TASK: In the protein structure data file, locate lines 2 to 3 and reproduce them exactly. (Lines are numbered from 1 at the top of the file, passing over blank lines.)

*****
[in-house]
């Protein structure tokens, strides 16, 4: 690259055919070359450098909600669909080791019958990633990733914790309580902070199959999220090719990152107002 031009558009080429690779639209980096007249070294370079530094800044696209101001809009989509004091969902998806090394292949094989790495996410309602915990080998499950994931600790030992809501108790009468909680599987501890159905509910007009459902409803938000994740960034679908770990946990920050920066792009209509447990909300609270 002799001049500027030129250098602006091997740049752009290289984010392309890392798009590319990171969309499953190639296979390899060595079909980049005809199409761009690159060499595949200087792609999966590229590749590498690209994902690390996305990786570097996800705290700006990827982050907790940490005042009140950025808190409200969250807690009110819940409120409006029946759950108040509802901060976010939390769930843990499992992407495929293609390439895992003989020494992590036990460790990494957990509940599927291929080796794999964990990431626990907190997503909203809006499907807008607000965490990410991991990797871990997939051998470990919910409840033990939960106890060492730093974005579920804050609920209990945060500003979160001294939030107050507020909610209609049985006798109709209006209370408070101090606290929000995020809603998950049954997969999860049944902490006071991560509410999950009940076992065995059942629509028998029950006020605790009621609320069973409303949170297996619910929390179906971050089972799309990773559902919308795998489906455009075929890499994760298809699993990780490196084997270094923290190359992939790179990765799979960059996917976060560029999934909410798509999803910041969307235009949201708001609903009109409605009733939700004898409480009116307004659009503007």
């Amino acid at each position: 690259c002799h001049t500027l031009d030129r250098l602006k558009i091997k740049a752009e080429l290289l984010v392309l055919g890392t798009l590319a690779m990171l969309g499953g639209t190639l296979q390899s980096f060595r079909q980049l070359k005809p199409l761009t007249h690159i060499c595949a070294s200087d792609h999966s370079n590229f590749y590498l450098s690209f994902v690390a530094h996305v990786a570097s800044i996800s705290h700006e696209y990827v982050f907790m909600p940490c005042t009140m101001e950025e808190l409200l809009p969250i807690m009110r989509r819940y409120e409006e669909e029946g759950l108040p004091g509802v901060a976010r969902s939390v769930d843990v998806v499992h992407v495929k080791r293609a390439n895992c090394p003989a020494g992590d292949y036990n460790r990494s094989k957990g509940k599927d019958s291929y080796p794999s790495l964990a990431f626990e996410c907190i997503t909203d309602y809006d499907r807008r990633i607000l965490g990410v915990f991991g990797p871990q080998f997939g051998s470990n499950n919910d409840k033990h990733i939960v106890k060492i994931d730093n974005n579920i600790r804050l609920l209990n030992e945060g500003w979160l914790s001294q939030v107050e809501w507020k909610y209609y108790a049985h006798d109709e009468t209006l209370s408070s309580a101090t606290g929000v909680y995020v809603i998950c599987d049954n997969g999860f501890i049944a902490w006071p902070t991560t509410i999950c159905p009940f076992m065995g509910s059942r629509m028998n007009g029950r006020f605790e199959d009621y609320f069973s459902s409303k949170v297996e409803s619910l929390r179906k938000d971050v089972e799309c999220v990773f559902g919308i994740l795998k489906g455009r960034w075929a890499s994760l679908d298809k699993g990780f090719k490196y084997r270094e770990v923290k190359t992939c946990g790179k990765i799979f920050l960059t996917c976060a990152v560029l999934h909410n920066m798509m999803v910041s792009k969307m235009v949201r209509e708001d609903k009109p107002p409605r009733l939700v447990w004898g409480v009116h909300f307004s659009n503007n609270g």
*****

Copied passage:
């Protein structure tokens, strides 16, 4: 690259055919070359450098909600669909080791019958990633990733914790309580902070199959999220090719990152107002 031009558009080429690779639209980096007249070294370079530094800044696209101001809009989509004091969902998806090394292949094989790495996410309602915990080998499950994931600790030992809501108790009468909680599987501890159905509910007009459902409803938000994740960034679908770990946990920050920066792009209509447990909300609270 002799001049500027030129250098602006091997740049752009290289984010392309890392798009590319990171969309499953190639296979390899060595079909980049005809199409761009690159060499595949200087792609999966590229590749590498690209994902690390996305990786570097996800705290700006990827982050907790940490005042009140950025808190409200969250807690009110819940409120409006029946759950108040509802901060976010939390769930843990499992992407495929293609390439895992003989020494992590036990460790990494957990509940599927291929080796794999964990990431626990907190997503909203809006499907807008607000965490990410991991990797871990997939051998470990919910409840033990939960106890060492730093974005579920804050609920209990945060500003979160001294939030107050507020909610209609049985006798109709209006209370408070101090606290929000995020809603998950049954997969999860049944902490006071991560509410999950009940076992065995059942629509028998029950006020605790009621609320069973409303949170297996619910929390179906971050089972799309990773559902919308795998489906455009075929890499994760298809699993990780490196084997270094923290190359992939790179990765799979960059996917976060560029999934909410798509999803910041969307235009949201708001609903009109409605009733939700004898409480009116307004659009503007």
């Amino acid at each position: 690259c002799h001049t500027l031009d030129r250098l602006k558009i091997k740049a752009e080429l290289l984010v392309l055919g890392t798009l590319a690779m990171l969309g499953g639209t190639l296979q390899s980096f060595r079909q980049l070359k005809p199409l761009t007249h690159i060499c595949a070294s200087d792609h999966s370079n590229f590749y590498l450098s690209f994902v690390a530094h996305v990786a570097s800044i996800s705290h700006e696209y990827v982050f907790m909600p940490c005042t009140m101001e950025e808190l409200l809009p969250i807690m009110r989509r819940y409120e409006e669909e029946g759950l108040p004091g509802v901060a976010r969902s939390v769930d843990v998806v499992h992407v495929k080791r293609a390439n895992c090394p003989a020494g992590d292949y036990n460790r990494s094989k957990g509940k599927d019958s291929y080796p794999s790495l964990a990431f626990e996410c907190i997503t909203d309602y809006d499907r807008r990633i607000l965490g990410v915990f991991g990797p871990q080998f997939g051998s470990n499950n919910d409840k033990h990733i939960v106890k060492i994931d730093n974005n579920i600790r804050l609920l209990n030992e945060g500003w979160l914790s001294q939030v107050e809501w507020k909610y209609y108790a049985h006798d109709e009468t209006l209370s408070s309580a101090t606290g929000v909680y995020v809603i998950c599987d049954n997969g999860f501890i049944a902490w006071p902070t991560t509410i999950c159905p009940f076992m065995g509910s059942r629509m028998n007009g029950r006020f605790e199959d009621y609320f069973s459902s409303k949170v297996e409803s619910l929390r179906k938000d971050v089972e799309c999220v990773f559902g919308i994740l795998k489906g455009r960034w075929a890499s994760l679908d298809k699993g990780f090719k490196y084997r270094e770990v923290k190359t992939c946990g790179k990765i799979f920050l960059t996917c976060a990152v560029l999934h909410n920066m798509m999803v910041s792009k969307m235009v949201r209509e708001d609903k009109p107002p409605r009733l939700v447990w004898g409480v009116h909300f307004s659009n503007n609270g």